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“To possess power or to be powerful,” wrote Stanley I. Benn in The Encyclopedia of Philosophy, “is to have a generalized potentiality for getting one’s own way or for bringing about changes (at least some of which are intended) in other people’s actions or conditions.” This useful analysis of human relationships, however, does not take into account the many additional catalysts which, according to Scripture, may alter our lives.

Types of Power in the Bible

Power of God

In contrast to the nature gods of the Greek and Hellenistic worlds, the God of the Bible is a Person transcendent to immanent processes. As Lord of history, He has both the ability and the right to carry out His will in the world in the way He chooses. God is the ultimate source of all power, as the doxologies say.

Thine, O Lord, is the greatness, and the power, and the glory, and the victory, and the majesty; for all that is in the heavens and in the earth is thine; thine is the kingdom, O Lord, and thou art exalted as head above all. Both riches and honor come from thee, and thou rulest over all. In thy hand are power and might; and in thy hand it is to make great and to give strength to all (1 Chron 29:11, 12).

Power of angels and Satan

Power of sin

Fallen men have an evident ability to worship and serve the creature rather than the Creator. Both Jews and Greeks are “under the power of sin” (Rom 3:9). Paul supports the universality of this judgment (Rom 1:18-3:20). His thought may be similar to that of Christ who said, “Truly, truly, I say to you, every one who commits sin is a slave to sin” (John 8:34).

Power of government

In a fallen world, God permits the armies of one nation to bring judgment on another nation. The prophets pronounced judgment upon one corrupt government after another. Should the Israelite nation turn from the Lord, He would “break the pride of [their] power” (Lev 26:19). Israel defected, and so Ezekiel delivered the Word of the Lord: “Behold, I will profane my sanctuary, the pride of your power, the delight of your eyes, and the desire of your soul; and your sons and your daughters whom you left behind shall fall by the sword” (Ezek 24:21). With respect to nations as well as persons, “God has power to help or to cast down” (2 Chron 25:8). With that confidence in his background, Paul wrote, “Let every person be subject to the governing authorities. For there is no authority except from God, and those that exist have been instituted by God.” In a fallen world, governmental powers are “ministers of God” to implement justice upon wrongdoers (Rom 13:1-7).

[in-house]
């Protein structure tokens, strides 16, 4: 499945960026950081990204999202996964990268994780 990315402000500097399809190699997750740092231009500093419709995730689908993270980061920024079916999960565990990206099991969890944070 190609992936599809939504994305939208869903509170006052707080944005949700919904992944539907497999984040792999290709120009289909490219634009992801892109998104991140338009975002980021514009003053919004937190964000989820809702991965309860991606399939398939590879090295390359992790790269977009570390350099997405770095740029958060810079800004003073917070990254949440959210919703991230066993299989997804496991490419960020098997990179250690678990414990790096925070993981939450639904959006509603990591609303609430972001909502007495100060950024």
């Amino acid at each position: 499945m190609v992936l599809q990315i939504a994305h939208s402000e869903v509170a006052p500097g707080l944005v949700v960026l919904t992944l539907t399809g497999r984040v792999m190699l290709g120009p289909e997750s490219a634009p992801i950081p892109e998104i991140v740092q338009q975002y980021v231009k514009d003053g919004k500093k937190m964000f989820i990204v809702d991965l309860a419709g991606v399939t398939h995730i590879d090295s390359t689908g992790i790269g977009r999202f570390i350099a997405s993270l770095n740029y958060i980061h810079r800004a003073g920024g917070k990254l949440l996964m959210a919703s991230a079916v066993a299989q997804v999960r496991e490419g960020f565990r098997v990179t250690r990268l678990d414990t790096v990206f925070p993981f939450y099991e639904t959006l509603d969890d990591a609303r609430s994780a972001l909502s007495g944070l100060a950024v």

Power of prophets

Power of Christ

Karl Barth discerningly shows how the crucified Christ displayed omnipotence. “This is the perfection of His divine omnipotence, that (in distinction from all abstract omnipotence) it can assume the form of weakness and powerlessness, and triumph as omnipotence also and even especially in this form.”

Power of Christ’s disciples

With the coming of the Holy Spirit, the disciples were to be “clothed with power from on high” (Luke 24:49) and so have ability to witness (Acts 1:8). Soon after Pentecost “with great power the apostles gave their testimony to the resurrection of the Lord Jesus” (4:33). Not only the apostles, but also Stephen was full of grace and power (6:8). So evident was Philip’s power that Simon wanted to buy it (8:19).

Power of the Church

Believers are to use their God-given abilities for the edification of the whole body. “Power” is used for a gift (1 Cor 14:13). Collectively the Church is to “have power to comprehend with all the saints...the love of Christ” (Eph 3:18, 19). The church at Philadelphia, although it had not denied the Lord’s name, had “but little power” (Rev 3:8).

Power of the age to come

“The powers of the age to come” (Heb 6:5), M. S. Terry explained, “are best understood of all the supernatural gifts and spiritual forces which belong to the age or dispensation of the New Covenant, of which Jesus is the Mediator (cf. Heb 9:15).

Additional Material

International Standard Bible Encyclopedia (1915)

Bibliography and Further Reading

  • G. C. Berkouwer, The Triumph of Grace in the Theology of Karl Barth (1956).
  • O. Cullmann, “Authorities,” ed. by J. J. Von Allmen, A Companion to the Bible (1958), 26-31.
  • M. S. Terry, “Power,” HDB rev., 785.
  • G. Kittel, TDNT, II (1964), 284-317, 560-575.
  • S. I. Benn, “Power,” The Encyclopedia of Philosophy, vol. 6 (1967), 424-427.
  • See also

  • Authority
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